RAND Corporation: Net increase of 16.9M insured via ACA (UPDATE: With several caveats)

OK, I just got this and it just went live, so I'm just now reading it as I'm typing this...call it "liveblogging" if you will...(Update 6:00pm: OK, pretty much done now)

4 p.m., ET, Wednesday
May 6, 2015


Insurance coverage has increased across all types of insurance since the major provisions of the federal Affordable Care Act took effect, with a total of 16.9 million people becoming newly enrolled through February 2015, according to a new RAND Corporation study.

Researchers estimate that from September 2013 to February 2015, 22.8 million Americans became newly insured and 5.9 million lost coverage, for a net of 16.9 million newly insured Americans.

Among those newly gaining coverage, 9.6 million people enrolled in employer-sponsored health plans, followed by Medicaid (6.5 million), the individual marketplaces (4.1 million), nonmarketplace individual plans (1.2 million) and other insurance sources (1.5 million).

OK, the initial net numeric increase (16.9M) is actually higher than my own estimates (14-15 million net), which is great news...but it's still in the same ballpark.

The first thing which jumps out at me is the breakout of the newly insured; the ESI portion is higher than I would've figured. If memory serves, the big survey released by RAND last spring also claimed an unexpectedly high increase in ESI (employer sponsored) policies, so at least that's consistent.

The study also estimates that 125.2 million Americans -- about 80 percent of the nonelderly population that had insurance in September 2013 -- experienced no change in the source of insurance during the period, according to findings published online by the journal Health Affairs.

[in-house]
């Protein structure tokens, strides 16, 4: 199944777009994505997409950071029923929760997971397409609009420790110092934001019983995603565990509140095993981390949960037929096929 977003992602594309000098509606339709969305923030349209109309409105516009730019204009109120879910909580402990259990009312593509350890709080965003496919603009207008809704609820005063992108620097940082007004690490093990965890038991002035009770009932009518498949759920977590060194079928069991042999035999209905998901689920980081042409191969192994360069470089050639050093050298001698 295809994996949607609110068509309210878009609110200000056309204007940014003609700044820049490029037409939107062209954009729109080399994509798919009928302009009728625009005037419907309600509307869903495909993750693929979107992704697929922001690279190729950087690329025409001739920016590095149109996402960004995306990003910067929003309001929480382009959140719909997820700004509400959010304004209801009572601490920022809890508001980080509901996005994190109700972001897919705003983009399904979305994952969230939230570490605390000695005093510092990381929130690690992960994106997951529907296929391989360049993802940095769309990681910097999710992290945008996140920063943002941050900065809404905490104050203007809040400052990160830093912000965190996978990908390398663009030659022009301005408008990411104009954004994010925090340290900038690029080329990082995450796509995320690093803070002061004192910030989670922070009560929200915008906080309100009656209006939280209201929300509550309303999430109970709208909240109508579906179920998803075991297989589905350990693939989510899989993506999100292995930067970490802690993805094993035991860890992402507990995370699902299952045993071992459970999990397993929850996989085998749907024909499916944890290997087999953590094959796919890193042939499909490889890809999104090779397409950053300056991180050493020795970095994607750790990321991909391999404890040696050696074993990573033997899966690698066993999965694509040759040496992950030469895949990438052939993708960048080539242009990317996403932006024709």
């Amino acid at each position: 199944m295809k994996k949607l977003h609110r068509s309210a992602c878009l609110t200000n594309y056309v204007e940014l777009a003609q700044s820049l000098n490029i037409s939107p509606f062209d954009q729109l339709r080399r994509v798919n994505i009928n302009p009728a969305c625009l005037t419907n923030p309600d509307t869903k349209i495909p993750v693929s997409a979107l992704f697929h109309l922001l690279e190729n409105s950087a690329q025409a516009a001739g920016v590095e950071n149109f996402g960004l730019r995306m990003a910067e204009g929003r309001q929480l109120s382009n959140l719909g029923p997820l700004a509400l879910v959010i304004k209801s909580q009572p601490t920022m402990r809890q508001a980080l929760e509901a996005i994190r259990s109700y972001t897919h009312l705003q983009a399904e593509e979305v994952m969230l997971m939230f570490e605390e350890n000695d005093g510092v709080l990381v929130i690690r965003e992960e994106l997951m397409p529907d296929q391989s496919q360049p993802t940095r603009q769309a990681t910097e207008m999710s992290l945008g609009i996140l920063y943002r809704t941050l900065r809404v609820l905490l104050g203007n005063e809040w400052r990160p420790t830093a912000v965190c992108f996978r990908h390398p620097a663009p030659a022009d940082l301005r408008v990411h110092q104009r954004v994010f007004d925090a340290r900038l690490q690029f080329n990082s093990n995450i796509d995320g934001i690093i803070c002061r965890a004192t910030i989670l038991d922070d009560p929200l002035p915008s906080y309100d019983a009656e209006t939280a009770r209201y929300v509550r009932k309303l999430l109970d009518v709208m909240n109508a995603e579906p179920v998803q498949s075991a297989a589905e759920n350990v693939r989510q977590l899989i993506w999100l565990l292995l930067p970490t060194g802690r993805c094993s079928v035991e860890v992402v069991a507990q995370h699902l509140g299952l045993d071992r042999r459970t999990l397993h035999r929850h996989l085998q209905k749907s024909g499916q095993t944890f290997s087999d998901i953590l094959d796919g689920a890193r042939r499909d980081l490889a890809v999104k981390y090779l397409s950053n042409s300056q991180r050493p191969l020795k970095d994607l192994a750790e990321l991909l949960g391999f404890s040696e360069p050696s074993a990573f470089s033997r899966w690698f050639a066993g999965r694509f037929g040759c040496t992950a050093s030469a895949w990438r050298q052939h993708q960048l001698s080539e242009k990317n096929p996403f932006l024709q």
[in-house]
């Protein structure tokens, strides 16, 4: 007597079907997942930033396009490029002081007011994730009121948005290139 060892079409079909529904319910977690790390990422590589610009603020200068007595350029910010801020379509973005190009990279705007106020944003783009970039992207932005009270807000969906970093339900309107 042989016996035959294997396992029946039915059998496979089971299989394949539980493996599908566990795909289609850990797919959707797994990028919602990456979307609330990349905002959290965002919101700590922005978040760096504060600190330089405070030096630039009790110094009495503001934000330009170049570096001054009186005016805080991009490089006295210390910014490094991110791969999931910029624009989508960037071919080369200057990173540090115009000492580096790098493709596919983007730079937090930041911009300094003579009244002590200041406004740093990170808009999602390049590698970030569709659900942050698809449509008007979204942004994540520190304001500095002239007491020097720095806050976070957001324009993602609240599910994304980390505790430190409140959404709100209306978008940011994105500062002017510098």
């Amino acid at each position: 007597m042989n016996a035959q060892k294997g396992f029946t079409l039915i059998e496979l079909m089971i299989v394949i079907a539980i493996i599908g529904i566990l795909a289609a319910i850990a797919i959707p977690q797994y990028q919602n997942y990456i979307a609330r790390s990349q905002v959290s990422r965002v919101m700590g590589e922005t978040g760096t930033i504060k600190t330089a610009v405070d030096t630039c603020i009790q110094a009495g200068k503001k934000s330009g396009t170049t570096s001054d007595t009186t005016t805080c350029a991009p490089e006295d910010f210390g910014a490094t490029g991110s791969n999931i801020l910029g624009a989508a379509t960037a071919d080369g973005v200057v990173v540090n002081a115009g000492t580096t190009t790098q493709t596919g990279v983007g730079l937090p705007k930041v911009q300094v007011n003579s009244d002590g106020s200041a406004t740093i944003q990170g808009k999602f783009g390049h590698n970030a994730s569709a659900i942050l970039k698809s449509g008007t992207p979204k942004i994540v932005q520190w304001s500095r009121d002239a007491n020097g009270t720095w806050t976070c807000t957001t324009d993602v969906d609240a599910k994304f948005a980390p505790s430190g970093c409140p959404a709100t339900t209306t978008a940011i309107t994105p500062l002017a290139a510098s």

“The Affordable Care Act has greatly expanded health insurance coverage, but it has caused little change in the way most previously-covered Americans are getting health insurance coverage,” said Katherine Carman, the study’s lead author and an economist at RAND, a nonprofit research organization. “The law has expanded coverage to more Americans using all parts of the health insurance system.”

Imagine that! "Obamacare" didn't cause the earth to open up and swallow the entire nation whole after all!! Awesome!

Here's where the numbers are broken out:

The RAND study estimates 11.2 million Americans are insured through new state and federal marketplaces created under the Affordable Care Act, including 4.1 million who are newly covered and 7.1 million people who transitioned to marketplace plans from another source of coverage.

I'm not happy about saying this, but I actually find that 11.2 million figure difficult to believe.

The RAND study only ran through "the end of February 2015" (first page of the full report). The total number of QHPs selected via the ACA exchanges as of February 22nd was 11.7 million...yet only around 9.5 million of those had actually selected their policies (or had them renewed) as of January 15th (in time for February 1st coverage). The additional 2.2 million enrolled between 1/16/15 - 2/22/15, and their policies wouldn't actually kick into effect until March 1st (after the RAND study).